Librarian for History & Archival Studies at The University of Manitoba https://libguides.lib.umanitoba.ca/prf.php?account_id=153196
Research resources from UM Libraries
1.) Introduction to UM Libraries
2.) Searching 101 (Live demo and activity)
3.) Q&A Period
Why use the library?
- We live in an era of information overload.
- Search engines like Google can be biased and carry a host of privacy concerns.
- Librarians are curators of information (quality over quantity).
Search our collection with the Library Search!
The Search Bar
- This broad search engine spans our entire physical/electronic catalogue.
- Will bring up SOME but not ALL databases UM subscribes to.
- Be sure to sign in to see the greatest number of results.
Research During COVID-19
Click this link for more information about:
1.) Requesting physical books.
2.) Accessing eBooks and articles.
3.) Requesting a scanned portion of a book.
4.) Accessing the HathiTrust collection.
Books and eBooks
- Request books to pick up at Elizabeth Dafoe Library using our hold locker service.
- eBooks can be found in library search by searching for books and limiting to "full text online" on the left of the screen.
Books and eBooks
- Subject headings will lead you to similar resources.
1. Following the "Full text available in HathiTrust" link, click the LOG IN button in the top right corner. Select University of Manitoba as your partner institution.
2. Sign in using your UM email account and your email password.
3. At the bottom of the following page, under Viewability, there will be a Temporary Access link; click on that.
4. If available, a "Check Out" button will appear on the following screen. If the book is currently in use, check back at a later time by refreshing the page.
- Starting Oct 4th, Dafoe will resume their document delivery service for print items.
- You can request a copy of up to 10% or one chapter of a book (see example).
- Form for document delivery requests.
The History Subject Guide
1.) Research: Provides links to journal articles, Books and eBooks, Primary Sources and more.
2.) Writing: Information about citation, writing, and style
The History Subject Guide
Scholarly Journal Articles
- Interdisciplinary articles from periodicals, conference proceedings, books. You can search by century, geography, and language.
- Contains journal articles, book reviews, and collections of essays in all fields of religion, including ATLA's online collection of major religion and theology journals.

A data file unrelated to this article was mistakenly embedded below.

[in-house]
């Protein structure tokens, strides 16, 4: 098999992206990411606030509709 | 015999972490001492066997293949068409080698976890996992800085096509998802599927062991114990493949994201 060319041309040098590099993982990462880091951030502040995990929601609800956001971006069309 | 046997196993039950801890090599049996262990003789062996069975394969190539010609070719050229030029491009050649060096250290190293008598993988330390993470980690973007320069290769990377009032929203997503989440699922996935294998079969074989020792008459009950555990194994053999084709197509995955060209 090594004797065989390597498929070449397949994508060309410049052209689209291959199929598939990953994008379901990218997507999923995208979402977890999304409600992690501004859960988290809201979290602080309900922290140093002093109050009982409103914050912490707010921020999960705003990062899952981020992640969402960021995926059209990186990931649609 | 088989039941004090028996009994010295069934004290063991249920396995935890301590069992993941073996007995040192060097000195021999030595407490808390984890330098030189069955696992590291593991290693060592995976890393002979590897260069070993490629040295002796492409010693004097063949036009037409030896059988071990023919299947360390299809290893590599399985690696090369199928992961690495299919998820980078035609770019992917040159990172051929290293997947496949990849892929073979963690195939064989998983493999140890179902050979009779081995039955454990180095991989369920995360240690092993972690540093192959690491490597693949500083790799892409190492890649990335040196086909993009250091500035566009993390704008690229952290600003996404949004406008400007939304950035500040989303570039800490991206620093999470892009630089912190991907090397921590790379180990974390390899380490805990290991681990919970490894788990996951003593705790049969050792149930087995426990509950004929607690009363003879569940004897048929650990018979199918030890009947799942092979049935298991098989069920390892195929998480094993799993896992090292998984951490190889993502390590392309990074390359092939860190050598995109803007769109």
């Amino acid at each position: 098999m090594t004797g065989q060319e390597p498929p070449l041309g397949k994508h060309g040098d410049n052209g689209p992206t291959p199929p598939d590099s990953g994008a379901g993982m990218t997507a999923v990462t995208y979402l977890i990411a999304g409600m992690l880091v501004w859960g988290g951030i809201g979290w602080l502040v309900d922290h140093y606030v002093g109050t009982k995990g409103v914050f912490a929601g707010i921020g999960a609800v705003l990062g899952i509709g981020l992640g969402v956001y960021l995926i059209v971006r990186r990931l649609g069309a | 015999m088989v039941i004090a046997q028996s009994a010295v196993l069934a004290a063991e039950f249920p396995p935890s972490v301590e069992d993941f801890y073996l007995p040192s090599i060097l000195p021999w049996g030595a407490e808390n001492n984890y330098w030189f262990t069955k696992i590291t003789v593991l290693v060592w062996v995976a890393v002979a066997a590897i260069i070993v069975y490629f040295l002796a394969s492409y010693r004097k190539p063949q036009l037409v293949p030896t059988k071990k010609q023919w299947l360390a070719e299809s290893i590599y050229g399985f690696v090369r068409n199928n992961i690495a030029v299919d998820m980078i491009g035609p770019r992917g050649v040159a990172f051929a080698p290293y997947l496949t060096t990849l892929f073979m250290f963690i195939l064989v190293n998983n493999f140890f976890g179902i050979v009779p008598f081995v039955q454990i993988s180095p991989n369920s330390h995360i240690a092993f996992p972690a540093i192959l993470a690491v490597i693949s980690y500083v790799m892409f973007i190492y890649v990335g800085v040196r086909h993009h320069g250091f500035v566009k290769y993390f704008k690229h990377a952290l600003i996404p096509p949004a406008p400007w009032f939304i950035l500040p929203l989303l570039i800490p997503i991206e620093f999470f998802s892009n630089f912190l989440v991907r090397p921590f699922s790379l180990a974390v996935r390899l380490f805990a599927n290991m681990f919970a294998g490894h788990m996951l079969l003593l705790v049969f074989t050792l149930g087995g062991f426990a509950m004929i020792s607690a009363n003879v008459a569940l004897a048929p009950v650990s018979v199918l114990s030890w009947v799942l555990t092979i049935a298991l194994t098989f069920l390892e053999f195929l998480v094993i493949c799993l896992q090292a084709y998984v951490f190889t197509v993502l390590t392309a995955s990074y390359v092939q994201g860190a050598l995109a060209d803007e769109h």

- Contains articles written and peer-reviewed by experts of the topic. Articles are monitored and updated regularly.
- Includes encyclopedias, historical dictionaries, and bibliographies.
- Will give you a quick overview of a person, movement, or period in time.
- UM Library Search > limit Resource Type to Reference Entries.
- A primary source is an artifact, document, diary, manuscript, autobiography, recording, or any other source of information created during a particular time period.
- For example The Didache.
History Style Guide >Research> Primary Sources
Digital Collections> Digital Primary Sources> Medieval & Early Modern Europe> European History Primary Resources
Citation and Style Guides
Demo and activity
1.) Phrase your topic as a research question.
How did Christianity affect the lives of women in the Roman world?
2.) Break your question into keywords. Use “quotation marks” to include phrases with multiple words. In general more keywords = more specific = fewer results.
3.) Think of synonyms to describe each concept. A dictionary or thesaurus is useful at this stage.
christianity, christian, religion, spirituality
women, female, woman, females, gender
4.) Add Boolean operators to supercharge your search. AND will help you narrow down results, OR will help you broaden them, NOT will exclude unrelated content.
(christianity OR christian OR religion OR spirituality)
(women OR female OR woman OR females OR gender)
5.) Use Wildcards (*) to search for all possible word endings.
christian* (will show results for christian, christians, christianity)
6.) Use the CRAAP test to critically evaluate sources.
Currency (When was the source published?)
Relevancy (Who is the intended audience?)
Authority (Who is the author and what is their background?)
Accuracy (Where is the information coming from? Is it a peer-reviewed source)
Purpose (to inform, teach, sell, entertain or persuade?)
Librarian for History & Archival Studies
Elizabeth Dafoe Library
HIST 2180 Research Workshop
By Benjamin Dueck